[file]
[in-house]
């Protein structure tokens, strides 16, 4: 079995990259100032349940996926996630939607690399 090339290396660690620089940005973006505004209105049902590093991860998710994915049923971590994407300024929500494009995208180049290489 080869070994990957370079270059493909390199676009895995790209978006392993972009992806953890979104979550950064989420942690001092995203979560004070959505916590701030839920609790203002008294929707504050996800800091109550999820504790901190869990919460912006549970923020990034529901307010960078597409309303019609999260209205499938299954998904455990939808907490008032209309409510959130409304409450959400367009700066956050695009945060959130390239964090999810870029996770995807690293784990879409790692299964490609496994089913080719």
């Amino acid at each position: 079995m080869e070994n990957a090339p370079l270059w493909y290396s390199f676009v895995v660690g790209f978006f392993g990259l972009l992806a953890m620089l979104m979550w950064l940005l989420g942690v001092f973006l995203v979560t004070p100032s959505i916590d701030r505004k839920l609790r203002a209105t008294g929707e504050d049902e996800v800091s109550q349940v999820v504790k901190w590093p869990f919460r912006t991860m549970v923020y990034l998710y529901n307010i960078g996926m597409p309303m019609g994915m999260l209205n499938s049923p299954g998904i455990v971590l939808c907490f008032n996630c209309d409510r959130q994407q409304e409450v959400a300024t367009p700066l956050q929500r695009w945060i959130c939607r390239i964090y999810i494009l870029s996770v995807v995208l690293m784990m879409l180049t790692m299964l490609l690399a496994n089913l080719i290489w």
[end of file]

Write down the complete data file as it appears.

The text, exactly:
[in-house]
């Protein structure tokens, strides 16, 4: 079995990259100032349940996926996630939607690399 090339290396660690620089940005973006505004209105049902590093991860998710994915049923971590994407300024929500494009995208180049290489 080869070994990957370079270059493909390199676009895995790209978006392993972009992806953890979104979550950064989420942690001092995203979560004070959505916590701030839920609790203002008294929707504050996800800091109550999820504790901190869990919460912006549970923020990034529901307010960078597409309303019609999260209205499938299954998904455990939808907490008032209309409510959130409304409450959400367009700066956050695009945060959130390239964090999810870029996770995807690293784990879409790692299964490609496994089913080719």
């Amino acid at each position: 079995m080869e070994n990957a090339p370079l270059w493909y290396s390199f676009v895995v660690g790209f978006f392993g990259l972009l992806a953890m620089l979104m979550w950064l940005l989420g942690v001092f973006l995203v979560t004070p100032s959505i916590d701030r505004k839920l609790r203002a209105t008294g929707e504050d049902e996800v800091s109550q349940v999820v504790k901190w590093p869990f919460r912006t991860m549970v923020y990034l998710y529901n307010i960078g996926m597409p309303m019609g994915m999260l209205n499938s049923p299954g998904i455990v971590l939808c907490f008032n996630c209309d409510r959130q994407q409304e409450v959400a300024t367009p700066l956050q929500r695009w945060i959130c939607r390239i964090y999810i494009l870029s996770v995807v995208l690293m784990m879409l180049t790692m299964l490609l690399a496994n089913l080719i290489w």